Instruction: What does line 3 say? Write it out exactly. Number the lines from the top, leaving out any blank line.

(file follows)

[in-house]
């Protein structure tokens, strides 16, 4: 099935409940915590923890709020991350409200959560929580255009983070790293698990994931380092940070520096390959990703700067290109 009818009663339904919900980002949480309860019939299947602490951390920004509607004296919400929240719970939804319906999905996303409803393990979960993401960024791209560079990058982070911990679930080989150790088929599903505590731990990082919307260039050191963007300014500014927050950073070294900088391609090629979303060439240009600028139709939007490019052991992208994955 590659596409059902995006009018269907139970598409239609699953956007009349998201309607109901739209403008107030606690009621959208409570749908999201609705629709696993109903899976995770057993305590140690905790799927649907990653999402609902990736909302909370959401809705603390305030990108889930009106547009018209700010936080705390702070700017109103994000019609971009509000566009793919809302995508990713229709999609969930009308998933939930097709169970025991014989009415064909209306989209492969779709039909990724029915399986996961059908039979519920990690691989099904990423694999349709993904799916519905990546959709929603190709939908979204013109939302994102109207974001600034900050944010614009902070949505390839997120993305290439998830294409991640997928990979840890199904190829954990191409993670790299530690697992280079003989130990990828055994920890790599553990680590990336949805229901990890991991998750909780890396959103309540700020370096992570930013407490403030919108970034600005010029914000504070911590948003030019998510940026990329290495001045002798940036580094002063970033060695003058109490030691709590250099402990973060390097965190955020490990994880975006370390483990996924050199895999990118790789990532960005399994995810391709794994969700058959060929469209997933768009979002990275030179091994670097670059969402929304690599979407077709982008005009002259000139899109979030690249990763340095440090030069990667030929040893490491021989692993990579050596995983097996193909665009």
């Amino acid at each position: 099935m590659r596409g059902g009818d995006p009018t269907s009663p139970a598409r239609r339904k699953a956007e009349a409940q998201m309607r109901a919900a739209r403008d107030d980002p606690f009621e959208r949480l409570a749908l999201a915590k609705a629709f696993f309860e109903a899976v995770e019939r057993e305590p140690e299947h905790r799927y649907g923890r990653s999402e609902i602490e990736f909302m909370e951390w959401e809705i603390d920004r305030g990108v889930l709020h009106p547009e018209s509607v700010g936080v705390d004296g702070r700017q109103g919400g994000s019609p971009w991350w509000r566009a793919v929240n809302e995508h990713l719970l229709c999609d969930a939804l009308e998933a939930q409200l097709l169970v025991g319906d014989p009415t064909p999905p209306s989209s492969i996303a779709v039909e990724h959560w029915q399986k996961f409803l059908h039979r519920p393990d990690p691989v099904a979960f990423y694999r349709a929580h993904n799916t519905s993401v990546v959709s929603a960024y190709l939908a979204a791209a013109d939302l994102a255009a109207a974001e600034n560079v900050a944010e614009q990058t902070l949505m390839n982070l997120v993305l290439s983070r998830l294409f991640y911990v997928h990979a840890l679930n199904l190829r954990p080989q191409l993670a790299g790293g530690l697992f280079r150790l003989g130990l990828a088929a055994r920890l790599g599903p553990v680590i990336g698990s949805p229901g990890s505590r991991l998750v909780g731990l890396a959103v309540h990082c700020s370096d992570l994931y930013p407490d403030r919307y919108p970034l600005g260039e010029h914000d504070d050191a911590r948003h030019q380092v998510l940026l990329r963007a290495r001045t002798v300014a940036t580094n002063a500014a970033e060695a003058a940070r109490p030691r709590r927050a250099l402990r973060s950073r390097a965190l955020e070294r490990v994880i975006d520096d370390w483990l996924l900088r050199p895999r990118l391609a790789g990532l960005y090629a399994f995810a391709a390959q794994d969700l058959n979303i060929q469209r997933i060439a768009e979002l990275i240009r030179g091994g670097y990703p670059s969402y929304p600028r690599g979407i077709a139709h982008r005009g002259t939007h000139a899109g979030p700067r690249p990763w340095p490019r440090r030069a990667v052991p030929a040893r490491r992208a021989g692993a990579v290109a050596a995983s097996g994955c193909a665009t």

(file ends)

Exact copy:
């Amino acid at each position: 099935m590659r596409g059902g009818d995006p009018t269907s009663p139970a598409r239609r339904k699953a956007e009349a409940q998201m309607r109901a919900a739209r403008d107030d980002p606690f009621e959208r949480l409570a749908l999201a915590k609705a629709f696993f309860e109903a899976v995770e019939r057993e305590p140690e299947h905790r799927y649907g923890r990653s999402e609902i602490e990736f909302m909370e951390w959401e809705i603390d920004r305030g990108v889930l709020h009106p547009e018209s509607v700010g936080v705390d004296g702070r700017q109103g919400g994000s019609p971009w991350w509000r566009a793919v929240n809302e995508h990713l719970l229709c999609d969930a939804l009308e998933a939930q409200l097709l169970v025991g319906d014989p009415t064909p999905p209306s989209s492969i996303a779709v039909e990724h959560w029915q399986k996961f409803l059908h039979r519920p393990d990690p691989v099904a979960f990423y694999r349709a929580h993904n799916t519905s993401v990546v959709s929603a960024y190709l939908a979204a791209a013109d939302l994102a255009a109207a974001e600034n560079v900050a944010e614009q990058t902070l949505m390839n982070l997120v993305l290439s983070r998830l294409f991640y911990v997928h990979a840890l679930n199904l190829r954990p080989q191409l993670a790299g790293g530690l697992f280079r150790l003989g130990l990828a088929a055994r920890l790599g599903p553990v680590i990336g698990s949805p229901g990890s505590r991991l998750v909780g731990l890396a959103v309540h990082c700020s370096d992570l994931y930013p407490d403030r919307y919108p970034l600005g260039e010029h914000d504070d050191a911590r948003h030019q380092v998510l940026l990329r963007a290495r001045t002798v300014a940036t580094n002063a500014a970033e060695a003058a940070r109490p030691r709590r927050a250099l402990r973060s950073r390097a965190l955020e070294r490990v994880i975006d520096d370390w483990l996924l900088r050199p895999r990118l391609a790789g990532l960005y090629a399994f995810a391709a390959q794994d969700l058959n979303i060929q469209r997933i060439a768009e979002l990275i240009r030179g091994g670097y990703p670059s969402y929304p600028r690599g979407i077709a139709h982008r005009g002259t939007h000139a899109g979030p700067r690249p990763w340095p490019r440090r030069a990667v052991p030929a040893r490491r992208a021989g692993a990579v290109a050596a995983s097996g994955c193909a665009t």